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I am trying to understand a bit the concept of CW complexes. It seems that simplicial commplexes are cell complexes as well. I would have said intuitively that in that case, the cells $e_{\alpha}$ are the interior of the simplices $Int (\sigma)$ of the simplicial complexes. But in Munkres' book I understand that that the cells $e_\alpha$ are union of open simplices. Which one is correct?


We now see how strong the analogy is between the homology of simplicial complexes and the homology of CW complexes. Let use introduce some terminology that will make the analogy even stronger. For each open p-cell $e_{\alpha}$ of the CW complex X, the group $H_p(\bar{e_{\alpha}}, \dot{e_{\alpha}})$ is infinite cyclic. The two generators of this group will be called the two orientations of $e_{\alpha}$. An oriented p-cell of X is an open p-cell $e_{\alpha}$ together with an orientation of $e_{\alpha}$. The cellular chain group $D_p(X)=H_p(X^p,X^{p-1})$ is a free abelian group. One obtains a basis for it by orienting each open p-cell $e_{\alpha}$ of $X$ and passing to the corresponding element of $H_p(X^p,X^{p-1})$. [That is, by taking the image of the orientation under the homomorphism induced by inclusion $H_p(\bar{e_{\alpha}}, \dot{e_{\alpha}}) \to > H_p(X^p,X^{p-1}).$]

The homology of the chain complex $D(X)$ is isomorphic, by our theorem, with the singular homology of X. In the special case where $X$ is a triangulable CW-complex triangulated by a complex $K$, and $H_p$ denotes simplicial homology, we interpret these comments as follows : The fact that $X^p$ and $X^{p-1}$ are subcomplexes of $K$ implies that each open p-cell $e_{\alpha}$ is a union of open simplices of $K$, so that $\bar{e_{\alpha}}$ is the polytope of a subcomplex of $K$. The group $H_p(\bar{e_{\alpha}}, \dot{e_{\alpha}})$ equals the group of p-chains carried by $\dot{e_{\alpha}}$. This group is infinite cyclic; either generator of this group is called a fundamental cycle for $(\bar{e_{\alpha}}, \dot{e_{\alpha}})$.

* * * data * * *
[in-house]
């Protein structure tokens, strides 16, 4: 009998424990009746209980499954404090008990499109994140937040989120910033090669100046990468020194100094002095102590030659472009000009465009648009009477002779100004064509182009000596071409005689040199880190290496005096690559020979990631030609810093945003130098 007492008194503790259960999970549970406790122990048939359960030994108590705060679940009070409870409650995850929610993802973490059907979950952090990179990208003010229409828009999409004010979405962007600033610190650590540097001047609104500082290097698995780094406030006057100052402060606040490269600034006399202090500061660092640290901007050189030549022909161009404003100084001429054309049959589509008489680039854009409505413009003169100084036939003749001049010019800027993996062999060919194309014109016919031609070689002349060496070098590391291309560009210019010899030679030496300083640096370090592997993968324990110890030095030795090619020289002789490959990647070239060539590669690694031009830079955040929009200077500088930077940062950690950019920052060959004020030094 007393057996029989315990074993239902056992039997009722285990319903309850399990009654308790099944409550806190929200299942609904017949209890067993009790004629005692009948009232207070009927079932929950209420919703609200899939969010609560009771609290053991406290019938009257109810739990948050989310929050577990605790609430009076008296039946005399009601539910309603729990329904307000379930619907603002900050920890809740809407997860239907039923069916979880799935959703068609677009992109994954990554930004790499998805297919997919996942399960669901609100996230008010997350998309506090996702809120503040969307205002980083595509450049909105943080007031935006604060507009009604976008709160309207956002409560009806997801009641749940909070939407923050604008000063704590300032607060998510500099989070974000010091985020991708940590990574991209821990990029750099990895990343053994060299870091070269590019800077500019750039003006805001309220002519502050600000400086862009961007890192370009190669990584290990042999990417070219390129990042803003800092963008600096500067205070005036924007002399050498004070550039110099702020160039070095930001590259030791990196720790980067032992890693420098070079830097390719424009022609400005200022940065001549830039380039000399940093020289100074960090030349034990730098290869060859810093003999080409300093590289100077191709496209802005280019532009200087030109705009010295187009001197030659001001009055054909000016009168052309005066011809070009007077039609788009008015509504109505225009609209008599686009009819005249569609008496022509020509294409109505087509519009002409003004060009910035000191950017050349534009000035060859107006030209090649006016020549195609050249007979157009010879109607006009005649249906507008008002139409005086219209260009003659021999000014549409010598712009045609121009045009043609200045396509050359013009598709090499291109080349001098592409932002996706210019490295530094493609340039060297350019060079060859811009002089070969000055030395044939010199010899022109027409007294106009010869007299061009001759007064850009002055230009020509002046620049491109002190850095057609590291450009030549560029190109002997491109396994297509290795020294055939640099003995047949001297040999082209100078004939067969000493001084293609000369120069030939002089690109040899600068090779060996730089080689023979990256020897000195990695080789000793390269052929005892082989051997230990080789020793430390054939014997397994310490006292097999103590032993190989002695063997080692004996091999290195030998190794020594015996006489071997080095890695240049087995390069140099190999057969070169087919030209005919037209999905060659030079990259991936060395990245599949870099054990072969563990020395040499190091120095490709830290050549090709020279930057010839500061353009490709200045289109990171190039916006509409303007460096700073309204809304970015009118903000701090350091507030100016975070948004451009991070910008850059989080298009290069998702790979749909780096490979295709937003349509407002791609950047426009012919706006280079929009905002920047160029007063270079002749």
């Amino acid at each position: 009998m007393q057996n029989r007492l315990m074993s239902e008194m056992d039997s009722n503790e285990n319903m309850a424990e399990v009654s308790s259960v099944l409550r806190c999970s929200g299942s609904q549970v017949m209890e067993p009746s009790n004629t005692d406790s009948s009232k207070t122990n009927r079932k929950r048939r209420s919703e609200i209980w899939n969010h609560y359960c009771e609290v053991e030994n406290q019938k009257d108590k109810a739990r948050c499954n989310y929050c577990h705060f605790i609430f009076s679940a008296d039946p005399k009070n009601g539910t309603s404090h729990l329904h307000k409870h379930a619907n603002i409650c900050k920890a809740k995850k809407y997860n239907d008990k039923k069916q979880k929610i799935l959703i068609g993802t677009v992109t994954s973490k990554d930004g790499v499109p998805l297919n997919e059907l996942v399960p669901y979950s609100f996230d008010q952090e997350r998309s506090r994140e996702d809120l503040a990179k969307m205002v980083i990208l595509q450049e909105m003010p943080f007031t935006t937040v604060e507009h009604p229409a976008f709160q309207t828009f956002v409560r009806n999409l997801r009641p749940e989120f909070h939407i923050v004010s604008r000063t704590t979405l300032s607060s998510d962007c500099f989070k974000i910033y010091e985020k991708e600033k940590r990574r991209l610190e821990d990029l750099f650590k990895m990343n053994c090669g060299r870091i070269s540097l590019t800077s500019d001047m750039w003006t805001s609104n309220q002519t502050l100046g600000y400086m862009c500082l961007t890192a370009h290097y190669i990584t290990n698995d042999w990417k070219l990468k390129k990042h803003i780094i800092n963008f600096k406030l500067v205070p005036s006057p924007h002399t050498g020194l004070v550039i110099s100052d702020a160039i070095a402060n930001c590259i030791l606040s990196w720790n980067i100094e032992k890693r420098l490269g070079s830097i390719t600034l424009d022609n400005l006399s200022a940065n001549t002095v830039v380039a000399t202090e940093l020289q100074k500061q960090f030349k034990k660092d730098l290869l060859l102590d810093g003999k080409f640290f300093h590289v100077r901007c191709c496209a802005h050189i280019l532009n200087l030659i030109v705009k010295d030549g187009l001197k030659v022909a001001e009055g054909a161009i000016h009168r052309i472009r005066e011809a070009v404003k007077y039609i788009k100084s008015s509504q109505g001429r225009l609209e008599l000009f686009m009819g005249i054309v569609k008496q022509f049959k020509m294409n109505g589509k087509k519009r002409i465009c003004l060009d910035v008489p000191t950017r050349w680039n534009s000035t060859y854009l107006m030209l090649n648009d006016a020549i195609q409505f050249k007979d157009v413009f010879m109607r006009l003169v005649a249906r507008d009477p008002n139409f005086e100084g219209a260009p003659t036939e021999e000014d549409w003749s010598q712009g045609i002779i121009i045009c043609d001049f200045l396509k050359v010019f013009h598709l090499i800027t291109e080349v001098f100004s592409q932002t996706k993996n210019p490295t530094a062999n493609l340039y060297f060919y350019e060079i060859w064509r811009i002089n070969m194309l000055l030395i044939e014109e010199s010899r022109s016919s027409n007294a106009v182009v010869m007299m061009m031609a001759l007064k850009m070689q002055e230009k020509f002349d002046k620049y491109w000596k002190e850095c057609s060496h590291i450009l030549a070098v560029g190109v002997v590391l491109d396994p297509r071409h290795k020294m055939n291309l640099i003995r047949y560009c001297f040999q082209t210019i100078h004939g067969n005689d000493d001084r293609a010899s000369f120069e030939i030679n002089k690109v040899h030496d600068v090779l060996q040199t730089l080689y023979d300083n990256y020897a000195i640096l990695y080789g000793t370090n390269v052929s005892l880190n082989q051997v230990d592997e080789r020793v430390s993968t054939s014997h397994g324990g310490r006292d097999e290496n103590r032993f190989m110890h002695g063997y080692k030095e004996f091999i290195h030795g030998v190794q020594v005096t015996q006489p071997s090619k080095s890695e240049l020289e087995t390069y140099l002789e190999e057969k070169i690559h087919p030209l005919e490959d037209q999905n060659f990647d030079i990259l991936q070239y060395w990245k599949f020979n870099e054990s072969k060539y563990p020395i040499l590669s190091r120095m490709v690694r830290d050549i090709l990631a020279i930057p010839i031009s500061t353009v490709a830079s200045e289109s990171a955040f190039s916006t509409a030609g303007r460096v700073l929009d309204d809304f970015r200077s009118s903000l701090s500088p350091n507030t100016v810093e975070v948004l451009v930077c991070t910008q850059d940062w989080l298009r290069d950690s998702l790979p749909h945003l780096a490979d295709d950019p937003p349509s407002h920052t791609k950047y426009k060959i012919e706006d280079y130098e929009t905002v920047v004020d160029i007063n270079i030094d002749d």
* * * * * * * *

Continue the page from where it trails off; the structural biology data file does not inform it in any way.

Why the cells are union of open simplices and not just open simplices? I don't really get what the fundamental cycles are.

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  • $\begingroup$ I thought a simplex was just a specific choice of cell type. You could also choose cubical cells, for example. $\endgroup$
    – rschwieb
    Commented Jul 1, 2019 at 16:28
  • $\begingroup$ are union of open simplices This sounds, somewhat, like a simplicial complex. I think the individual simplices are also required to satisfy additional requirements on their position, e.g. that their intersections are simplices or are empty. i'm an amateur at homology though, so I could be wrong. $\endgroup$
    – rschwieb
    Commented Jul 1, 2019 at 16:33
  • $\begingroup$ It would help if you provided the exact quote from Munkres. $\endgroup$
    – Lee Mosher
    Commented Jul 1, 2019 at 21:12
  • $\begingroup$ I don't see anywhere in this quote where it says that "the cells $e_\alpha$ are union of open simplices". $\endgroup$
    – Lee Mosher
    Commented Jul 3, 2019 at 16:32
  • $\begingroup$ Thanks, I edited $\endgroup$
    – roi_saumon
    Commented Jul 3, 2019 at 16:36

1 Answer 1

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Munkres considers a triangulable CW-complex $X$. This means that you have

  1. a CW-structure $\mathfrak C$ on $X$ with open cells $e_\alpha^n$ (where $n$ indicates the dimension of the cell)

  2. a triangulation $K$ of $X$ with (compact) simplices $\sigma_\beta^n$

The open simplices $s_\beta^n \subset\sigma_\beta^n$ give us a CW-structure $\mathfrak C'$ on $X$, but there is no reason why $\mathfrak C = \mathfrak C'$. As an example consider $S^1 \subset \mathbb R^2$ with the CW-structure $\mathfrak C$ given by the two open cells $p =\{(0,1)\},S^1 \setminus \{p\}$ and the triangulation $K$ given by the six simplices $$p, q =\{(1,0)\},-q, A = \{(x,y) \in S^1 \mid x \ge 0, y \ge 0 \}, B = \{(x,y) \in S^1 \mid x \ge 0, y \le 0 \}, \\C = \{(x,y) \in S^1 \mid x \le 0 \} .$$

Now it seems that Munkres considers triangulations of a special kind which is indicated by "The fact that $X^p$ and $X^{p−1}$ are subcomplexes of $K$ ..." As an example that this is not always true consider again $S^1$ with $\mathfrak C$ and the triangulation $L$ given by the six simplices $$-p, q,-q, D = \{(x,y) \in S^1 \mid x \le 0, y \ge 0 \}, E= \{(x,y) \in S^1 \mid x \le 0, y \le 0 \}, \\F = \{(x,y) \in S^1 \mid x \ge 0 \} .$$ Then the $0$-skeleton of $S^1$ is not a subcomplex of $L$.

However, under Munkres' assumption we can easily verify that each open $p$-cell of $X$ is a union of open simplices of $K$ (but in general not an open simplex of $K$ as shown by the above example).

If each $X^p$ is triangulated by a subcomplex $K^p$ of $K$, then $X^p$ is the union of all open simplices of $K^p$ and $X^{p-1}$ is the union of all open simplices of $K^{p-1}$. Hence $X^p \setminus X^{p-1}$ is the union of all open simplices $s_\beta$ of $K^p$ which do not belong to $K^{p-1}$. Now $X^p \setminus X^{p-1}$ is the union of the open $p$-cells $e^p_\alpha$ of $X$ which are pairwise disjoint and connected. Since each $s_\beta$ is connected, it is contained in a unique $e^p_\alpha$. This proves the above claim.

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